Air Today . . . Gone Tomorrow Article

WTC Health Survey Reveals Psych Toll
By Frankie Edozien, New York Post, November 23, 2004

The first findings from a massive collection of health data at Ground Zero were made public yesterday, showing that residents and emergency workers have more psychological problems than average New Yorkers, as well as persistent cough and respiratory ailments.
Eight percent of the 57,000 participants in the World Trade Center health registry who were questioned reported a serious mental problem after 9/11.

The citywide average for such problems is 5 percent, officials noted.

The registry comprises a total of 70,000 individuals, including downtown residents, those present when the Twin Towers collapsed and emergency responders.

The survey also found:
* 47 percent had sinus problems.
* 42 percent had shortness of breath.
* 37 percent had persistent cough.
* 38 percent had wheezing and throat irritation.

"What this shows is that tens of thousands of people had significant lung problems from the time of exposure," city Health Commissioner Dr. Thomas Frieden said in releasing the data.

Under the registry program, participants are periodically questioned about their health. In the future, they may be given medical exams as well.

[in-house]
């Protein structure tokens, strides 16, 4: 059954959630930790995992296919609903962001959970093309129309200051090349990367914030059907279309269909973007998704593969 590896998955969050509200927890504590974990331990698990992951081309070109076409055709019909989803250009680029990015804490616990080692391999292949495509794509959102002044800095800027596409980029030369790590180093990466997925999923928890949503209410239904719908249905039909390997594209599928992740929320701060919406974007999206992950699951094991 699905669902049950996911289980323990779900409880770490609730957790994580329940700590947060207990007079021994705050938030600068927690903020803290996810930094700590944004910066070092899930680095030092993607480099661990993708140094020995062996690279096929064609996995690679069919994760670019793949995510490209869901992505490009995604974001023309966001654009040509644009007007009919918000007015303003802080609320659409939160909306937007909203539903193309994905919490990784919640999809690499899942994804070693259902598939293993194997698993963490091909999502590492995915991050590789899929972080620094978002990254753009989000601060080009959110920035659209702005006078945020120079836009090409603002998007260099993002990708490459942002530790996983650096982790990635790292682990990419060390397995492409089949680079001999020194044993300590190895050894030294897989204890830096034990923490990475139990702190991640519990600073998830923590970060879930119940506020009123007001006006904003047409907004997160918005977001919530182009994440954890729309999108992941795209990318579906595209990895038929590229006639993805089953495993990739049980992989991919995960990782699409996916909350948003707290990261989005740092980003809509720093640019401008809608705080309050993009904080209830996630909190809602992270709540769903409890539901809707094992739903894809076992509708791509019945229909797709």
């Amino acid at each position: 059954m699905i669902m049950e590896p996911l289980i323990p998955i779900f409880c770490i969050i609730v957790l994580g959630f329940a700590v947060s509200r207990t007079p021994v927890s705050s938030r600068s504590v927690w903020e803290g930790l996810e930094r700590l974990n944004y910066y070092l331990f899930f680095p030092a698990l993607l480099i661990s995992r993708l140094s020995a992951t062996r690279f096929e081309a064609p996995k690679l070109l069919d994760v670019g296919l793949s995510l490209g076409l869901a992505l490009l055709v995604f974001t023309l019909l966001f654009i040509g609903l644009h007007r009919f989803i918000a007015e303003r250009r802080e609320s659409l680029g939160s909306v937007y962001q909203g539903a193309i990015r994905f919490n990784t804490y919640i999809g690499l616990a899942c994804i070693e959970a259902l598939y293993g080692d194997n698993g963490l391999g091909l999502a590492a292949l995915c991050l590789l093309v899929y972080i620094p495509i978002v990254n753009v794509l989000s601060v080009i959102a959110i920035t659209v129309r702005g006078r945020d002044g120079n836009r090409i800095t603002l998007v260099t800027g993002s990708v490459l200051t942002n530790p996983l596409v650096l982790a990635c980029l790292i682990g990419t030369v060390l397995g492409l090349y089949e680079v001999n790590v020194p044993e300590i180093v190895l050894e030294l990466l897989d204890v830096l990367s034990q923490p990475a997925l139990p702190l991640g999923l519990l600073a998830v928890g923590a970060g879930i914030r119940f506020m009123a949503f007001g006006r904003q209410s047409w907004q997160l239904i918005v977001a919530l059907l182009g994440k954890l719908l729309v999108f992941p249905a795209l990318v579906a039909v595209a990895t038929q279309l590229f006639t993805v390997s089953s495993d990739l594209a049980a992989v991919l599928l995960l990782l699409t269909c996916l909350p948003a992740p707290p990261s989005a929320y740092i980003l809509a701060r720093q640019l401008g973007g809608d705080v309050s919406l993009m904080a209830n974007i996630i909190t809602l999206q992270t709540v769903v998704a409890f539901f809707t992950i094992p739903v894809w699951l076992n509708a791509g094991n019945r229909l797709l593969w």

Officials hope to track enrollees for as long as 20 years.

Fire Commissioner Nicholas Scoppetta, who himself is enrolled in the study, called the registry — the largest of its kind in the world — an "enormously important study."

"Thousands of our people came down with [WTC cough]," Scoppetta said. "Happily, most of the firefighters had their symptoms ameliorated."

The preliminary data from the health registry, which will be updated quarterly, also found that of people who were below Chambers Street when the Twin Towers fell, 48 percent reported some sort of injury. The most common was eye irritation.

Frieden said it was too early to draw conclusions from the registry.

"Only the long-term evaluation is going to give us the long-term safety or lack of safety of the exposure to toxic fumes," Frieden said. "This is really just the beginning."

Meanwhile, Gov. Pataki yesterday announced the creation of a construction command center to coordinate the massive building effort under way at Ground Zero.

The new agency will oversee the work of city and state agencies and the private sector while ensuring the quality of life for residents and visitors during the next few years of construction, Pataki said.

The governor also announced that the four living former presidents — Gerald Ford, Jimmy Carter, George H. W. Bush and Bill Clinton — will serve as honorary members of the World Trade Center Memorial Foundation board.

By year's end, Pataki said work on three transportation projects will have begun, and the schematic design for the memorial should be compete.

Steel for the new Freedom Tower is expected to be delivered in the spring, and a summer groundbreaking is scheduled for the site's expanded transportation hub that will eventually link lower Manhattan by rail with Long Island and John F. Kennedy International Airport.

Additional reporting by Leonard Greene

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